When deciding a claim, tribunals are required to provide adequate reasons for their determination. In Tchapdeu v Unipart Group Ltd, the EAT held that the tribunal had explained its reasons more than adequately, particularly in respect of the comparators identified by the claimant whose circumstances were “materially different” from his own, contrary to the provisions of the Equality Act 2010.


Basic facts

Mr Tchapdeu started working for Unipart Group Ltd on its Nuneaton site in October 2009.  In November 2014, he asked to work flexibly because his wife needed help with childcare. The request was finally approved in October 2015 after Mr Tchapdeu raised a number of grievances.

In June 2016, he was offered a new role at a different site but on condition that he worked full time. He reluctantly agreed and started working at Magna Park on a full-time basis on 25 July. On 29 July and again on 4 August, he asked if he could work flexibly but these requests were turned down. He raised a grievance a few days later, complaining of less favourable treatment on grounds of race and national origin, but this was rejected, as was his appeal.

He lodged tribunal proceedings alleging race discrimination (among other things) in February 2017, whilst continuing to make requests to work part-time. The company wrote to him at the end of May to inform him that they would not hear any further grievances relating to flexible working requests.


Tribunal decision

With regard to his claim of direct race discrimination, the tribunal held that Mr Tchapdeu’s request for flexible working was rejected not because of his race but because everyone transferring from Nuneaton to Magna Park had to work full time.  He could not rely on the comparators he had identified as they were all part timers who already worked at Magna Park, as opposed to having transferred over. As such, Mr Tchapdeu had not been singled out in any way nor had he been subjected to any different treatment from anyone else who had agreed to transfer.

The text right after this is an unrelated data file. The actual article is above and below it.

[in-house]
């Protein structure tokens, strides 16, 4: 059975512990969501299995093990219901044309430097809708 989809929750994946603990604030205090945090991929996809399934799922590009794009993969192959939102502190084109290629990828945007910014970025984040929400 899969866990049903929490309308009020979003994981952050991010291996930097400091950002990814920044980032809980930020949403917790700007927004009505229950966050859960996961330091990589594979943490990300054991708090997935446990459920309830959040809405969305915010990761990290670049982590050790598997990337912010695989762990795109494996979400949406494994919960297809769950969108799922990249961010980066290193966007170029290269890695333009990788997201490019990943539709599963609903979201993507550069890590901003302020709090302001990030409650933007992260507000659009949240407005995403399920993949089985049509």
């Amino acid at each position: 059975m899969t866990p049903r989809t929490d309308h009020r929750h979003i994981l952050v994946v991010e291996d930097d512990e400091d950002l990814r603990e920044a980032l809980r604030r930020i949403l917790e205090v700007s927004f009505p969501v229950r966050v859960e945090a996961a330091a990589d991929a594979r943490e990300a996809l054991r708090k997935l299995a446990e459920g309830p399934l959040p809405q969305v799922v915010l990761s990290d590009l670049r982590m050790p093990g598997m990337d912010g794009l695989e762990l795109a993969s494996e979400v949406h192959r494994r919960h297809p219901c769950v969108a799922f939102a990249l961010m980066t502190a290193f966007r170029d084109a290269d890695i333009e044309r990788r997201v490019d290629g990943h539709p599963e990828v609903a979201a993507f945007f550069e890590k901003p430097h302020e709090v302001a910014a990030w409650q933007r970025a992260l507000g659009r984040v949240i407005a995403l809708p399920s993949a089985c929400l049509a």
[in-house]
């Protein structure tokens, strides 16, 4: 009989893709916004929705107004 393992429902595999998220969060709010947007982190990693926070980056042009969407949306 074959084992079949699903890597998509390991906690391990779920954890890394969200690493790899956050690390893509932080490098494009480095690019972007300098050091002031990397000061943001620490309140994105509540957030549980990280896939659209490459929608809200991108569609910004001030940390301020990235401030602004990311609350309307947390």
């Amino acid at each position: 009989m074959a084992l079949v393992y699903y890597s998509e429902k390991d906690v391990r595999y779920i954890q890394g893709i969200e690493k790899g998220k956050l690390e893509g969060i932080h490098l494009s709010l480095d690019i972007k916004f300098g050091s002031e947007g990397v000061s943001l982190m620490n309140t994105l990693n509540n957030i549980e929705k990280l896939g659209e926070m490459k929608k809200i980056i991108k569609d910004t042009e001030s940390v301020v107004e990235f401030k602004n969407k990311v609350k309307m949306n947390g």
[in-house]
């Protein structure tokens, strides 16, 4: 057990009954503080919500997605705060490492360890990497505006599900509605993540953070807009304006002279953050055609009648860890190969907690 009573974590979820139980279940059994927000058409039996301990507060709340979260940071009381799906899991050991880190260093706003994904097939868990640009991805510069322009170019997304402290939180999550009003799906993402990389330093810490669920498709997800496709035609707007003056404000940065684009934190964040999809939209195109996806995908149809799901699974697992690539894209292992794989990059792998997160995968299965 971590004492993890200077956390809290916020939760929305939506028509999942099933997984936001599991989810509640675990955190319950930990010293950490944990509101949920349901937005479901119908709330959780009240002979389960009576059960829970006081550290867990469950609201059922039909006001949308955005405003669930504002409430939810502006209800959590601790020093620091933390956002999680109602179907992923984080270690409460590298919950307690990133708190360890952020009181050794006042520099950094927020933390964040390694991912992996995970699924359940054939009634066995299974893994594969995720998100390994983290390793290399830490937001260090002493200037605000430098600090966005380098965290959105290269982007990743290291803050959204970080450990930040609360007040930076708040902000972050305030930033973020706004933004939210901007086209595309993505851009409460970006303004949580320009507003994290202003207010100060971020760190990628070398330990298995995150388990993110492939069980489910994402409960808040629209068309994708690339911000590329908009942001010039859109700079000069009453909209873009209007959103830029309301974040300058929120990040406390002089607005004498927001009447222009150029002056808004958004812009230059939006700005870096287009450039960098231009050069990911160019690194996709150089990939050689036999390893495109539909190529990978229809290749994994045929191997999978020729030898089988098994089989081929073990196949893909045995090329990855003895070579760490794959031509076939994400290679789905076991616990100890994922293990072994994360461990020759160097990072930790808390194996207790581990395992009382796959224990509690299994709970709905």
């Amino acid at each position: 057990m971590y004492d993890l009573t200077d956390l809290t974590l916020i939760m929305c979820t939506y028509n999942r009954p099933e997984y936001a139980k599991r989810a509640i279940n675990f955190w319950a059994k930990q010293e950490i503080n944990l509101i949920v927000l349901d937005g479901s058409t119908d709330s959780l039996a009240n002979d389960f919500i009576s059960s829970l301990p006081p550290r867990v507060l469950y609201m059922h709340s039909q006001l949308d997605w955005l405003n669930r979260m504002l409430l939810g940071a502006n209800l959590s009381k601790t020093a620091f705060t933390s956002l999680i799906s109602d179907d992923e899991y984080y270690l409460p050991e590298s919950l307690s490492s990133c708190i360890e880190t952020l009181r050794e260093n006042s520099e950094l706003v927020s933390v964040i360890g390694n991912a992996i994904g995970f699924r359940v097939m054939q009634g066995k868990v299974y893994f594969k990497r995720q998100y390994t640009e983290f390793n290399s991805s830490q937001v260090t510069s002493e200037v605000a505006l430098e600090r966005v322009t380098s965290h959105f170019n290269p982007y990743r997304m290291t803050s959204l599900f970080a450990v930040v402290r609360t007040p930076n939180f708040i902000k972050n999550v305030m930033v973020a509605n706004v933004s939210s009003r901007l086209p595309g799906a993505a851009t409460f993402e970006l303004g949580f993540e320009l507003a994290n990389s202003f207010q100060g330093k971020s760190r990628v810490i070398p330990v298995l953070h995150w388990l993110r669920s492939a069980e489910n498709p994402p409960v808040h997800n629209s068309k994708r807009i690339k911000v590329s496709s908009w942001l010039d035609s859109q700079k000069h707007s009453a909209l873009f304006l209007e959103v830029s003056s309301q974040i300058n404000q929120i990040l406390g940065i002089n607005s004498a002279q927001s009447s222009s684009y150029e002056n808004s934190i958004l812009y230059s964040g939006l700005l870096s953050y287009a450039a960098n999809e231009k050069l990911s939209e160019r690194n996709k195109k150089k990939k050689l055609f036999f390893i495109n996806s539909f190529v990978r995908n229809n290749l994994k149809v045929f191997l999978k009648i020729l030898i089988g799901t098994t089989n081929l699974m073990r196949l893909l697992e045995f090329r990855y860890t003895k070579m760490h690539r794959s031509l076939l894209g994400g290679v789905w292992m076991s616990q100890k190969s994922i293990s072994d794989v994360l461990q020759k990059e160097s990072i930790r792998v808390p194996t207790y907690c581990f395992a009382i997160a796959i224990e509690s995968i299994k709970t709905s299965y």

With regard to his allegation of indirect race discrimination, the tribunal held that there was no provision, criterion or practice of rejecting his grievances. It considered that these had all been considered properly in line with the appropriate policy. The decision to refuse further grievances arose out of business need, not racism.

The tribunal also found that the company’s witnesses were more credible than those of Mr Tchapdeu as their testimony was consistent with the documentation before the tribunal. It also found Mr Tchapdeu’s evidence to be unreliable as he had persistently changed his case, as well as the protected characteristic that he was relying on to support his claims.

He appealed, mainly on the basis that the tribunal had not provided adequate reasons for its decision.


EAT decision

Dismissing the appeal, the EAT held that the tribunal was right to conclude that the comparators identified by Mr Tchapdeu were not appropriate as their circumstances were “materially different” from his, contrary to section 23 of the Equality Act 2010. The tribunal had also adequately explained that finding.

In addition, the EAT held that the tribunal was entitled to decide that the witnesses put forward by the company were more credible than those put forward by Mr Tchapdeu. It had done so by assessing their evidence with contemporaneous documentation which it was perfectly entitled to do. The fact that Mr Tchapdeu had not challenged the veracity of any of the key documents indicated that he did not have a credible basis on which to do so.

Finally, the EAT held that the grievance investigation was thorough and was also adequately explained by the tribunal.